2020 QUARTER 01

A B C D E F G H I K L M N O P R S T U V W
FC-15 - Shape

Shape is important in GI Science because the shape of a geographical entity can have far-reaching effects on significant characteristics of that entity. In geography we are mainly concerned with two-dimensional shapes such as the outlines of islands, lakes, and administrative areas, but three-dimensional shapes may become important, for example in the treatment of landforms. Since the attribute of shape has infinitely many degrees of freedom, there can be no single numerical measure such that closely similar shapes are assigned close numerical values. Therefore different shape descriptors have been proposed for different purposes. Although it is generally desirable for a shape descriptor to be scale invariant and rotation invariant, not all proposed descriptors satisfy both these requirements. Some methods by which a shape is described using a single number are described, followed by a discussion of moment-based approaches. It is often useful to represent a complex shape by means of a surrogate shape of simpler form which facilitates storage, manipulation, and comparison between shapes; some examples of commonly used shape surrogates are presented. Another important task is to compare different shapes to determine how similar they are. The article concludes with a discussion of a number of such measures of similarity.

AM-84 - Simulation Modeling

Advances in computational capacity have enabled dynamic simulation modeling to become increasingly widespread in scientific research. As opposed to conceptual or physical models, simulation models enable numerical experimentation with alternative parametric assumptions for a given model design. Numerous design choices are made in model development that involve continuous or discrete representations of time and space. Simulation modeling approaches include system dynamics, discrete event simulation, agent-based modeling, and multi-method modeling. The model development process involves a shift from qualitative design to quantitative analysis upon implementation of a model in a computer program or software platform. Upon implementation, model analysis is performed through rigorous experimentation to test how model structure produces simulated patterns of behavior over time and space. Validation of a model through correspondence of simulated results with observed behavior facilitates its use as an analytical tool for evaluating strategies and policies that would alter system behavior.

GS-16 - Social critiques
  • Explain the argument that, throughout history, maps have been used to depict social relations
  • Explain the argument that GIS is “socially constructed”
  • Describe the use of GIS from a political ecology point of view (e.g., consider the use of GIS for resource identification, conservation, and allocation by an NGO in Sub-Saharan Africa)
  • Defend or refute the contention that critical studies have an identifiable influence on the development of the information society in general and GIScience in particular
  • Discuss the production, maintenance, and use of geospatial data by a government agency or private firm from the perspectives of a taxpayer, a community organization, and a member of a minority group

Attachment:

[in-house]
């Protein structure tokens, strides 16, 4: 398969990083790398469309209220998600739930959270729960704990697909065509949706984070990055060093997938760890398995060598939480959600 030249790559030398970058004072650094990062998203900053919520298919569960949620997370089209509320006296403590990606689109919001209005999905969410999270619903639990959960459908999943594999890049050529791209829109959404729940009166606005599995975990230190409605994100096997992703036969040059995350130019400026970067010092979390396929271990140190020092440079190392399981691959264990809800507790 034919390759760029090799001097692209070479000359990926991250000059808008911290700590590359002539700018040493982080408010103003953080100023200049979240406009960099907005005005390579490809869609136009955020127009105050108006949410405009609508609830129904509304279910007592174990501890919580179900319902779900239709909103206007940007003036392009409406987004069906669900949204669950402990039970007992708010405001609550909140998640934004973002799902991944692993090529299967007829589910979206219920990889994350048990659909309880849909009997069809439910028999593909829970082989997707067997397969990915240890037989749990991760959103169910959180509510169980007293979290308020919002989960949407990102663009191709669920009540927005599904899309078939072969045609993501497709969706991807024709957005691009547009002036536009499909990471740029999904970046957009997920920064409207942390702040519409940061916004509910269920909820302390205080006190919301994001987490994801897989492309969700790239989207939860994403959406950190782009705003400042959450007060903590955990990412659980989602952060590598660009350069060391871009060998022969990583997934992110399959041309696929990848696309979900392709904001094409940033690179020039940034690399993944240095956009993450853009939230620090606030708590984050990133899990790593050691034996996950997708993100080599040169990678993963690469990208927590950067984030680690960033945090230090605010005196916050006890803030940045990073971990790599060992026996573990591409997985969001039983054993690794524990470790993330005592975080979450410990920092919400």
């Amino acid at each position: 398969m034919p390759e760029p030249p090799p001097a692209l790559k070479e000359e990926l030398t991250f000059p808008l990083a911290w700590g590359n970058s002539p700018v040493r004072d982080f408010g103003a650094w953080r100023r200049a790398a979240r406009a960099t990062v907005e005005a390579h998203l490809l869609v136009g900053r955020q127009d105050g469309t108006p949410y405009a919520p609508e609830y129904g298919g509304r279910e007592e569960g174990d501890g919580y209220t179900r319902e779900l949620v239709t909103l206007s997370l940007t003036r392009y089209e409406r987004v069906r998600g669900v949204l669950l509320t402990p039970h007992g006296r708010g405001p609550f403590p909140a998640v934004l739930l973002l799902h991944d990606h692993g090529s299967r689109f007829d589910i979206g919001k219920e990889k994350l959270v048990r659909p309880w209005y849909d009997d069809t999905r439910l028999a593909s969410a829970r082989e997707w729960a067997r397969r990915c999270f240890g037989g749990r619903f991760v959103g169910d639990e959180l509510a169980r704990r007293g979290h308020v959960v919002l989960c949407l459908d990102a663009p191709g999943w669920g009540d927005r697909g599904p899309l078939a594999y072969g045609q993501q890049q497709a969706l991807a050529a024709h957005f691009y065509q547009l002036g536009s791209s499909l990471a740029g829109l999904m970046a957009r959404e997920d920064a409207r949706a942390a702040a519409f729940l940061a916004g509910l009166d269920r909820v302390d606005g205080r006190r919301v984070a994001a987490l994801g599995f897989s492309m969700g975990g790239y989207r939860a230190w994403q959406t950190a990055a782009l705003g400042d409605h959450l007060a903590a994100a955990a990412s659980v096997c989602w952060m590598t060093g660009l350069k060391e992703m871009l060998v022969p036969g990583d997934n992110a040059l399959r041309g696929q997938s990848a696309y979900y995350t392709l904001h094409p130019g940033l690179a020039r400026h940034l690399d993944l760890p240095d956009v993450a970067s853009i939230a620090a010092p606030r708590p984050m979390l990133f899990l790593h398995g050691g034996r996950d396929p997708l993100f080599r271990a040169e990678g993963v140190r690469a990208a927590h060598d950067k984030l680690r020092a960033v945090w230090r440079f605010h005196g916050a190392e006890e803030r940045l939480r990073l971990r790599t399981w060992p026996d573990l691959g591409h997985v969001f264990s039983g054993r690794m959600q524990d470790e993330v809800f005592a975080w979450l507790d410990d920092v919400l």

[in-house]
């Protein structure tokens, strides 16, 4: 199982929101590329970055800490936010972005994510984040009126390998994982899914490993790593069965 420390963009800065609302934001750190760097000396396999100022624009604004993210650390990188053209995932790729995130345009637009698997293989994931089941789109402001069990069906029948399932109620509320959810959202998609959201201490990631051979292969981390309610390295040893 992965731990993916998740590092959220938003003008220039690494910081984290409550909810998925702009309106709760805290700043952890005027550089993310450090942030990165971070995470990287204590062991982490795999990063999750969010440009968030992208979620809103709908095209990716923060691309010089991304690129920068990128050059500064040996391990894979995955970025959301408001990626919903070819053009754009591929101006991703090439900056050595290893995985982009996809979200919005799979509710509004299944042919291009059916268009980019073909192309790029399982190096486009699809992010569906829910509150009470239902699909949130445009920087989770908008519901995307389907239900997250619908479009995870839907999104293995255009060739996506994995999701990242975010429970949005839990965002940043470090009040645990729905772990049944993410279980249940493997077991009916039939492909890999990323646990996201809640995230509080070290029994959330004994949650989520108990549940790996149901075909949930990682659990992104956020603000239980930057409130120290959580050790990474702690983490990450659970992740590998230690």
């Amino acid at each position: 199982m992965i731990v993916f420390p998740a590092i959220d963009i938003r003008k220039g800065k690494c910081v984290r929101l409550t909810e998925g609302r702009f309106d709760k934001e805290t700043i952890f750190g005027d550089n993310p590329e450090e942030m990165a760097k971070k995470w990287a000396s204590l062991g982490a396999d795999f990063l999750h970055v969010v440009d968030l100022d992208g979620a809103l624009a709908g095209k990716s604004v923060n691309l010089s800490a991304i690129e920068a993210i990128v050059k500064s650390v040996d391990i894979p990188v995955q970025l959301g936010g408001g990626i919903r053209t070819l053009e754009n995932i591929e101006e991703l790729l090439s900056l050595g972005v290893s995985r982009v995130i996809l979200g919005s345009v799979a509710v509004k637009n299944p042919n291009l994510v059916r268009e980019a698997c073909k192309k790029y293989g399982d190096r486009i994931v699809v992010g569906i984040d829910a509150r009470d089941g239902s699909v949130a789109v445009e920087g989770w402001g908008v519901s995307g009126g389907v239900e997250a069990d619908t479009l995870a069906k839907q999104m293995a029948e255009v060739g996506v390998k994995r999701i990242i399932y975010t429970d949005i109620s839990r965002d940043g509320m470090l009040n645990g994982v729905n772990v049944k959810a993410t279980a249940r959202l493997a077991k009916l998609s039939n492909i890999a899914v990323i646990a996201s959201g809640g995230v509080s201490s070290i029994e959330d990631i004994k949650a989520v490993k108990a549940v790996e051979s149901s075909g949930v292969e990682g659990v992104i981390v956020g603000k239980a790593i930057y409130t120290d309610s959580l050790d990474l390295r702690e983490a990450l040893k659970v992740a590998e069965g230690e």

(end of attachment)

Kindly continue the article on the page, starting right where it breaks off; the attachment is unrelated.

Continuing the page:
• Explain how a tax assessor’s office adoption of GIS&T may affect power relations within a community
CP-10 - Social Media Analytics

Social media streams have emerged as new sources to support various geospatial applications. However, traditional geospatial tools and systems lack the capacities to process such data streams, which are generated dynamically in extremely large volumes and with versatile contents. Therefore, innovative approaches and frameworks should be developed to detect an emerging event discussed over the social media, understand the extent, consequences of the event, as well as it time-evolving nature, and eventually discover useful patterns. In order to harness social media for geospatial applications, this entry introduces social media analytics technologies for harvesting, managing, mining, analyzing and visualizing the spatial, temporal, text, and network information of social media data.

CP-21 - Social Networks

This entry introduces the concept of a social network (SN), its components, and how to weight those components. It also describes some spatial properties of SNs, and how to embed SNs into GIS. SNs are graph structures that consists of nodes and edges that traditionally exist in Sociology and are newer to GIScience. Nodes typically represent individual entities such as people or institutions, and edges represent interpersonal relationships, connections or ties. Many different mathematical metrics exist to characterize nodes, edges and the larger network. When geolocated, SNs are part of a class of spatial networks, more specifically, geographic networks (i.e. road networks, hydrological networks), that require special treatment because edges are non-planar, that is, they do not follow infrastructure or form a vector on the earth’s surface. Future research in this area is likely to take advantage of 21st Century datasets sourced from social media, GPS, wireless signals, and online interactions that each evidence geolocated personal relationships.